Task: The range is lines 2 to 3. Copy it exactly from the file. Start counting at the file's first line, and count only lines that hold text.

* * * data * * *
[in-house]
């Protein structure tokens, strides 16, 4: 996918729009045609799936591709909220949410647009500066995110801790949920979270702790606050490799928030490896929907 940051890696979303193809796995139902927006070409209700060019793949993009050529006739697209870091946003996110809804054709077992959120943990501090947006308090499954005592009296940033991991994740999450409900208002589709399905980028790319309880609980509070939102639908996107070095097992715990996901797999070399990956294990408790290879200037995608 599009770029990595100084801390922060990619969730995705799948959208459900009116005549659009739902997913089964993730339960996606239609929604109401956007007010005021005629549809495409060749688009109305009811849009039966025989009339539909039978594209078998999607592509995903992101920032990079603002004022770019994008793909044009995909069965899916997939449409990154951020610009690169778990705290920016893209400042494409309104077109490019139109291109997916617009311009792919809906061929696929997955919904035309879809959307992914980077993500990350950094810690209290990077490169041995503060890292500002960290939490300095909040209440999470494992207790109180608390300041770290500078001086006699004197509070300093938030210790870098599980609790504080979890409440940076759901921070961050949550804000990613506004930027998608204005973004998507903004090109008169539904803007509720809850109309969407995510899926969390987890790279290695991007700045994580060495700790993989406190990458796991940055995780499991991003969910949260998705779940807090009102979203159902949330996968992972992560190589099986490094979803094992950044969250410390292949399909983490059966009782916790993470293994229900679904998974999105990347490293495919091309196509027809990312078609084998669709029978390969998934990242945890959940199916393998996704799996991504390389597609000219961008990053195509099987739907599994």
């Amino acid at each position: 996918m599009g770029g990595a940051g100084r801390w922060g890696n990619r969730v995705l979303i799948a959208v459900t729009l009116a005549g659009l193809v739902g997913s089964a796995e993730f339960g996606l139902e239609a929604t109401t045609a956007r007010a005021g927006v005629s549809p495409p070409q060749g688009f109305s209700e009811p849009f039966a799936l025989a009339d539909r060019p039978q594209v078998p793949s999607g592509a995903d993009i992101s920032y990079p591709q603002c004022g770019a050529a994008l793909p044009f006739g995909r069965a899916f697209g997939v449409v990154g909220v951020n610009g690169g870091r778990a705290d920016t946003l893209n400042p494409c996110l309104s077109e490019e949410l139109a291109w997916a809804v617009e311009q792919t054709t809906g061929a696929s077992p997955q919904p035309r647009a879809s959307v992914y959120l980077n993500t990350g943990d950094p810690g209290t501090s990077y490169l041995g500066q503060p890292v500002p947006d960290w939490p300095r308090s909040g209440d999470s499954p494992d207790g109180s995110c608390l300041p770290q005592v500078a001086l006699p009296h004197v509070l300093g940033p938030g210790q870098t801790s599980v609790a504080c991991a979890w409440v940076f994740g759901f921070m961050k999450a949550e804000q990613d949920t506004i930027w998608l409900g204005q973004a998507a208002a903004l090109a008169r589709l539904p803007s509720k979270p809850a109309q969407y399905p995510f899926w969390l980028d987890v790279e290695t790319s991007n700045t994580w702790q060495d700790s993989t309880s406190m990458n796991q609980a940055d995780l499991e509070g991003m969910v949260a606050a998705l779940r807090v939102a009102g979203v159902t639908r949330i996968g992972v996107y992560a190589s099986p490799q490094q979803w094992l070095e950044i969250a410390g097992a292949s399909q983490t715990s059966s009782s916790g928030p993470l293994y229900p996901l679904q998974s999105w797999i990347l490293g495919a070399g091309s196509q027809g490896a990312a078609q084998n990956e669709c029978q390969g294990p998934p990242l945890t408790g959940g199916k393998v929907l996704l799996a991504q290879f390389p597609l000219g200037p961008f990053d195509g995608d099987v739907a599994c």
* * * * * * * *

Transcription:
């Protein structure tokens, strides 16, 4: 996918729009045609799936591709909220949410647009500066995110801790949920979270702790606050490799928030490896929907 940051890696979303193809796995139902927006070409209700060019793949993009050529006739697209870091946003996110809804054709077992959120943990501090947006308090499954005592009296940033991991994740999450409900208002589709399905980028790319309880609980509070939102639908996107070095097992715990996901797999070399990956294990408790290879200037995608 599009770029990595100084801390922060990619969730995705799948959208459900009116005549659009739902997913089964993730339960996606239609929604109401956007007010005021005629549809495409060749688009109305009811849009039966025989009339539909039978594209078998999607592509995903992101920032990079603002004022770019994008793909044009995909069965899916997939449409990154951020610009690169778990705290920016893209400042494409309104077109490019139109291109997916617009311009792919809906061929696929997955919904035309879809959307992914980077993500990350950094810690209290990077490169041995503060890292500002960290939490300095909040209440999470494992207790109180608390300041770290500078001086006699004197509070300093938030210790870098599980609790504080979890409440940076759901921070961050949550804000990613506004930027998608204005973004998507903004090109008169539904803007509720809850109309969407995510899926969390987890790279290695991007700045994580060495700790993989406190990458796991940055995780499991991003969910949260998705779940807090009102979203159902949330996968992972992560190589099986490094979803094992950044969250410390292949399909983490059966009782916790993470293994229900679904998974999105990347490293495919091309196509027809990312078609084998669709029978390969998934990242945890959940199916393998996704799996991504390389597609000219961008990053195509099987739907599994």
């Amino acid at each position: 996918m599009g770029g990595a940051g100084r801390w922060g890696n990619r969730v995705l979303i799948a959208v459900t729009l009116a005549g659009l193809v739902g997913s089964a796995e993730f339960g996606l139902e239609a929604t109401t045609a956007r007010a005021g927006v005629s549809p495409p070409q060749g688009f109305s209700e009811p849009f039966a799936l025989a009339d539909r060019p039978q594209v078998p793949s999607g592509a995903d993009i992101s920032y990079p591709q603002c004022g770019a050529a994008l793909p044009f006739g995909r069965a899916f697209g997939v449409v990154g909220v951020n610009g690169g870091r778990a705290d920016t946003l893209n400042p494409c996110l309104s077109e490019e949410l139109a291109w997916a809804v617009e311009q792919t054709t809906g061929a696929s077992p997955q919904p035309r647009a879809s959307v992914y959120l980077n993500t990350g943990d950094p810690g209290t501090s990077y490169l041995g500066q503060p890292v500002p947006d960290w939490p300095r308090s909040g209440d999470s499954p494992d207790g109180s995110c608390l300041p770290q005592v500078a001086l006699p009296h004197v509070l300093g940033p938030g210790q870098t801790s599980v609790a504080c991991a979890w409440v940076f994740g759901f921070m961050k999450a949550e804000q990613d949920t506004i930027w998608l409900g204005q973004a998507a208002a903004l090109a008169r589709l539904p803007s509720k979270p809850a109309q969407y399905p995510f899926w969390l980028d987890v790279e290695t790319s991007n700045t994580w702790q060495d700790s993989t309880s406190m990458n796991q609980a940055d995780l499991e509070g991003m969910v949260a606050a998705l779940r807090v939102a009102g979203v159902t639908r949330i996968g992972v996107y992560a190589s099986p490799q490094q979803w094992l070095e950044i969250a410390g097992a292949s399909q983490t715990s059966s009782s916790g928030p993470l293994y229900p996901l679904q998974s999105w797999i990347l490293g495919a070399g091309s196509q027809g490896a990312a078609q084998n990956e669709c029978q390969g294990p998934p990242l945890t408790g959940g199916k393998v929907l996704l799996a991504q290879f390389p597609l000219g200037p961008f990053d195509g995608d099987v739907a599994c």